Saturday, December 1st, 2018, 7pm Room FSS-1006
(Social Sciences building on the University of Ottawa Campus)
Finding Home (2014):
Finding Home is a unique documentary about trafficking, as the stories go far beyond the actual trafficking experiences. Finding Home shows in depth the struggle, growth, and challenges that come with trying to pick a life back up after it has been fragmented. Each of these three young women has a unique story with unique hurdles to overcome. The difficulties and complexities of learning how to deal with life after horrific abuse by slave owners and men looking to exploit sex with underage girls are unpacked in a way that communicates cross-culturally and proves the connectivity in the human spirit.
Finding Home reminds us that we are all connected in our humanity; that we are all looking for a place of love, acceptance and community…a place called home.
(This is the final showing of the 2018 Cinema Academica season).
Saturday Jan 12th 2019 is the expected continuation of the Cinema Academica season in 2019.
Saturday, November 24, 2018, 7pm Room FSS-1006
Battle in Seattle
Battle in Seattle (2008) is a 2007 political action-thriller film written and directed by Stuart Townsend, in his directorial debut. The story is based on the protest activity at the WTO Ministerial Conference of 1999. The film premiered on May 22, 2008 at the Seattle International Film Festival.
The film depicts the protest in 1999, as thousands of activists arrive in Seattle, Washington in masses to protest the WTO Ministerial Conference of 1999. Protesters believe the World Trade Organization contributes to widening the wealth gap between the rich and the poor, while the WTO claims to be fixing the disparity and decreasing world hunger, disease, and death.
The movie takes an in-depth look at several fictional characters during those five days in 1999 as demonstrators protested the meeting of the WTO in Seattle’s streets. The movie portrays conflicts between the peaceful protesters and people committing property destruction whose actions were widely covered by the media. Although the protest began peacefully with a goal of stopping the WTO talks, police began teargassing the crowd after it refused to clear the streets and the situation escalated into a full-scale riot and a State of Emergency that pitted protesters against the Seattle Police Department and the Washington National Guard.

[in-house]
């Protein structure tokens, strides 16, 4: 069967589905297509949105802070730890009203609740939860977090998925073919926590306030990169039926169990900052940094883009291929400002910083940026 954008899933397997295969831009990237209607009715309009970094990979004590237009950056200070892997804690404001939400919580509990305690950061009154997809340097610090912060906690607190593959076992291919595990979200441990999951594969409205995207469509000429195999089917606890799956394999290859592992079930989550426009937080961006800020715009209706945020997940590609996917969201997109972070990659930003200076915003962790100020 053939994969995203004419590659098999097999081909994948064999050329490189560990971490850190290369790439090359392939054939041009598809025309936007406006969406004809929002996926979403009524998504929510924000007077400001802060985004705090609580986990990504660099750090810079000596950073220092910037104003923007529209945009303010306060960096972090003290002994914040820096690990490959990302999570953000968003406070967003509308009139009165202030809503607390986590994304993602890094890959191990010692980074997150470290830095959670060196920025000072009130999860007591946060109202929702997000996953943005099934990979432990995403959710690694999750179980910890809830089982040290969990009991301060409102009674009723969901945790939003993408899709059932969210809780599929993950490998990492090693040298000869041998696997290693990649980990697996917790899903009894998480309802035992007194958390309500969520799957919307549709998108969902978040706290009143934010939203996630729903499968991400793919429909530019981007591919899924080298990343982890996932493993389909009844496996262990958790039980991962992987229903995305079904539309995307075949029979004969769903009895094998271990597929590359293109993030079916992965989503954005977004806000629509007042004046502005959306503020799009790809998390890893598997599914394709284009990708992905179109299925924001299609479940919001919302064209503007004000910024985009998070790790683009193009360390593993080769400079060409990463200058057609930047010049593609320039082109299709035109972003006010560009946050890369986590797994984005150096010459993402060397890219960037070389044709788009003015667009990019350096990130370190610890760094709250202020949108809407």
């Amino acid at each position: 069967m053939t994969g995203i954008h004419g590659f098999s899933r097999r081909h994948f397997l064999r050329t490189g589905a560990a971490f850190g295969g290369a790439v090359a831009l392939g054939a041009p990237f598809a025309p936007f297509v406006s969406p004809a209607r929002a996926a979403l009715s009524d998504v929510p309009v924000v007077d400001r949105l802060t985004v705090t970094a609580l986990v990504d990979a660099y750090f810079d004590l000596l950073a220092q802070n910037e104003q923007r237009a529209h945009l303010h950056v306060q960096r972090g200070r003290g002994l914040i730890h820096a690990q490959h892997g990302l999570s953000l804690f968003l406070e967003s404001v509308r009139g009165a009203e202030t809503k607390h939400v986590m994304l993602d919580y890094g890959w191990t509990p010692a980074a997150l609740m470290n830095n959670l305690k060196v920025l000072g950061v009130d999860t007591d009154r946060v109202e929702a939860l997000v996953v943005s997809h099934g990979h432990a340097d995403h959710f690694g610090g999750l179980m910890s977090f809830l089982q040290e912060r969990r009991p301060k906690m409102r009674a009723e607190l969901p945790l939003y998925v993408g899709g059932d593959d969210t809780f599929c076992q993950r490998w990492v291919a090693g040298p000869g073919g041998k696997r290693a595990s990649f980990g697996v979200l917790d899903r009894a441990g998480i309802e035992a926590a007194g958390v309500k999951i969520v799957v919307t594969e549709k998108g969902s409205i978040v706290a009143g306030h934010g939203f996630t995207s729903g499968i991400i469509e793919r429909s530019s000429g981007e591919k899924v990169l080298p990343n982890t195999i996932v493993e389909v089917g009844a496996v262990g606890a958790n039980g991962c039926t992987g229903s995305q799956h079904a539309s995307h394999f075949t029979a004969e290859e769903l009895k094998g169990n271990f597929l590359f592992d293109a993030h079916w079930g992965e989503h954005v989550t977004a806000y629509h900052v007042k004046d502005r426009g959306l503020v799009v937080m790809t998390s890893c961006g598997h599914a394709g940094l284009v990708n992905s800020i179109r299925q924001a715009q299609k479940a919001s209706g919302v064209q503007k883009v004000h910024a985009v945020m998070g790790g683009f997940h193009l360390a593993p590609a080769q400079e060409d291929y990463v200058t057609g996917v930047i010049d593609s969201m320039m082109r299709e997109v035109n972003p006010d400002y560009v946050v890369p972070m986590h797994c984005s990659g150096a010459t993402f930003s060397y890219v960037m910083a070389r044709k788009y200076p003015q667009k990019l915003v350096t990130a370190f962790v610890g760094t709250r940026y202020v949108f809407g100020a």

Saturday, November 17, 2018, 7pm Room FSS-1006
The Pruitt-Igoe Myth (2011):
Destroyed in a dramatic and highly-publicized implosion, the Pruitt-Igoe public housing complex has become a widespread symbol of failure amongst architects, politicians and policy makers. The Pruitt-Igoe Myth explores the social, economic and legislative issues that led to the decline of conventional public housing in America, and the city centers in which they resided, while tracing the personal and poignant narratives of several of the project’s residents. In the post-War years, the American city changed in ways that made it unrecognizable from a generation earlier, privileging some and leaving others in its wake. The next time the city changes, remember Pruitt-Igoe.
Saturday, November 10, 2018, 7pm Room FSS-1006
Why we fight
Why we fight is an unflinching anatomy of American war-making. The film launches a nonpartisan inquiry into the forces— political, economic, and ideological—that drive America to fight. Inspired by President Dwight Eisenhower’s 1961 Farewell address, filmmaker Eugene Jarecki weaves unforgettable stories of everyday Americans touched by war with commentary by a “who’s who” of military and Washington insiders.